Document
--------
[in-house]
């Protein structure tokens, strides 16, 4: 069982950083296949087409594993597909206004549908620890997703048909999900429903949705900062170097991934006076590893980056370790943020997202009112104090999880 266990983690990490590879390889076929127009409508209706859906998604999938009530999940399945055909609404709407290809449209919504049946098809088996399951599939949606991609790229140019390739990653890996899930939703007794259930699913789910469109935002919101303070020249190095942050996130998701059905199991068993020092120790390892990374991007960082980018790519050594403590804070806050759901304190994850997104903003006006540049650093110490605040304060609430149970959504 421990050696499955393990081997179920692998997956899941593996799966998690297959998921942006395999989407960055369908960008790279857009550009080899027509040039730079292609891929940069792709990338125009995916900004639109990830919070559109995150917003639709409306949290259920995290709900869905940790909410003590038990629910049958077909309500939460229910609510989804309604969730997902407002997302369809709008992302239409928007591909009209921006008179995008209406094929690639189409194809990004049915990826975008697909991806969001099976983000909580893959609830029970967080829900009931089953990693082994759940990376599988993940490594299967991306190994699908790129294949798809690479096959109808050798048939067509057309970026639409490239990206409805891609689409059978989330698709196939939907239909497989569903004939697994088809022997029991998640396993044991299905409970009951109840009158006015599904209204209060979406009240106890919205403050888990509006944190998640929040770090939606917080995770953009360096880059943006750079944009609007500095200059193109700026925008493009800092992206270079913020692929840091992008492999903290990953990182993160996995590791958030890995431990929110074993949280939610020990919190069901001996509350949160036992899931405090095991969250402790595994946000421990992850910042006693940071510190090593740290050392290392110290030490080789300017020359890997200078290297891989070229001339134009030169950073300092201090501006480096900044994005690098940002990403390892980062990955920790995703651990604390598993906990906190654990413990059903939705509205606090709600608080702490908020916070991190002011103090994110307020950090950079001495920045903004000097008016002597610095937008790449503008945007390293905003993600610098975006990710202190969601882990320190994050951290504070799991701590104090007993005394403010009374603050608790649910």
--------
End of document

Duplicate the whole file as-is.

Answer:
[in-house]
């Protein structure tokens, strides 16, 4: 069982950083296949087409594993597909206004549908620890997703048909999900429903949705900062170097991934006076590893980056370790943020997202009112104090999880 266990983690990490590879390889076929127009409508209706859906998604999938009530999940399945055909609404709407290809449209919504049946098809088996399951599939949606991609790229140019390739990653890996899930939703007794259930699913789910469109935002919101303070020249190095942050996130998701059905199991068993020092120790390892990374991007960082980018790519050594403590804070806050759901304190994850997104903003006006540049650093110490605040304060609430149970959504 421990050696499955393990081997179920692998997956899941593996799966998690297959998921942006395999989407960055369908960008790279857009550009080899027509040039730079292609891929940069792709990338125009995916900004639109990830919070559109995150917003639709409306949290259920995290709900869905940790909410003590038990629910049958077909309500939460229910609510989804309604969730997902407002997302369809709008992302239409928007591909009209921006008179995008209406094929690639189409194809990004049915990826975008697909991806969001099976983000909580893959609830029970967080829900009931089953990693082994759940990376599988993940490594299967991306190994699908790129294949798809690479096959109808050798048939067509057309970026639409490239990206409805891609689409059978989330698709196939939907239909497989569903004939697994088809022997029991998640396993044991299905409970009951109840009158006015599904209204209060979406009240106890919205403050888990509006944190998640929040770090939606917080995770953009360096880059943006750079944009609007500095200059193109700026925008493009800092992206270079913020692929840091992008492999903290990953990182993160996995590791958030890995431990929110074993949280939610020990919190069901001996509350949160036992899931405090095991969250402790595994946000421990992850910042006693940071510190090593740290050392290392110290030490080789300017020359890997200078290297891989070229001339134009030169950073300092201090501006480096900044994005690098940002990403390892980062990955920790995703651990604390598993906990906190654990413990059903939705509205606090709600608080702490908020916070991190002011103090994110307020950090950079001495920045903004000097008016002597610095937008790449503008945007390293905003993600610098975006990710202190969601882990320190994050951290504070799991701590104090007993005394403010009374603050608790649910």